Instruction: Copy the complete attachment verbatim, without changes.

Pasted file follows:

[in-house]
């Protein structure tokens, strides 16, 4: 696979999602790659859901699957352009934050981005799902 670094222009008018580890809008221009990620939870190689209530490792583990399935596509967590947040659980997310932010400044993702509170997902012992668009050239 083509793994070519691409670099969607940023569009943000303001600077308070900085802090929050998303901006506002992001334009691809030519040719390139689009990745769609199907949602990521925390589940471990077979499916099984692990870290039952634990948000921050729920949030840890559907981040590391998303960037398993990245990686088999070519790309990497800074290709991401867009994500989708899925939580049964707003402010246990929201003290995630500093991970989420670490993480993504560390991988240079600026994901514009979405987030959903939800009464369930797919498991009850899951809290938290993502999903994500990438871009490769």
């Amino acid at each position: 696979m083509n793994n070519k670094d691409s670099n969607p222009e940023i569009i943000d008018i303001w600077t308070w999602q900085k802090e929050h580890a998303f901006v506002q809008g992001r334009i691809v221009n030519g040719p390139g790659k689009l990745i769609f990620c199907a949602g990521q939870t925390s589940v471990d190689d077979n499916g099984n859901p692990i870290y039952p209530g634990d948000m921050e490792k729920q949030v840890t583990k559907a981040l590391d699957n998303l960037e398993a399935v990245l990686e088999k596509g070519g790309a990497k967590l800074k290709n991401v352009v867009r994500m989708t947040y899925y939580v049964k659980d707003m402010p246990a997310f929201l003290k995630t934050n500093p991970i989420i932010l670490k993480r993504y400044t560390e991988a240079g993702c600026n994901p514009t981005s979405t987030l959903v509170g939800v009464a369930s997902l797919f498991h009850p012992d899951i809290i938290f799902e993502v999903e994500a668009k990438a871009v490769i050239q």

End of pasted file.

[in-house]
């Protein structure tokens, strides 16, 4: 696979999602790659859901699957352009934050981005799902 670094222009008018580890809008221009990620939870190689209530490792583990399935596509967590947040659980997310932010400044993702509170997902012992668009050239 083509793994070519691409670099969607940023569009943000303001600077308070900085802090929050998303901006506002992001334009691809030519040719390139689009990745769609199907949602990521925390589940471990077979499916099984692990870290039952634990948000921050729920949030840890559907981040590391998303960037398993990245990686088999070519790309990497800074290709991401867009994500989708899925939580049964707003402010246990929201003290995630500093991970989420670490993480993504560390991988240079600026994901514009979405987030959903939800009464369930797919498991009850899951809290938290993502999903994500990438871009490769």
């Amino acid at each position: 696979m083509n793994n070519k670094d691409s670099n969607p222009e940023i569009i943000d008018i303001w600077t308070w999602q900085k802090e929050h580890a998303f901006v506002q809008g992001r334009i691809v221009n030519g040719p390139g790659k689009l990745i769609f990620c199907a949602g990521q939870t925390s589940v471990d190689d077979n499916g099984n859901p692990i870290y039952p209530g634990d948000m921050e490792k729920q949030v840890t583990k559907a981040l590391d699957n998303l960037e398993a399935v990245l990686e088999k596509g070519g790309a990497k967590l800074k290709n991401v352009v867009r994500m989708t947040y899925y939580v049964k659980d707003m402010p246990a997310f929201l003290k995630t934050n500093p991970i989420i932010l670490k993480r993504y400044t560390e991988a240079g993702c600026n994901p514009t981005s979405t987030l959903v509170g939800v009464a369930s997902l797919f498991h009850p012992d899951i809290i938290f799902e993502v999903e994500a668009k990438a871009v490769i050239q």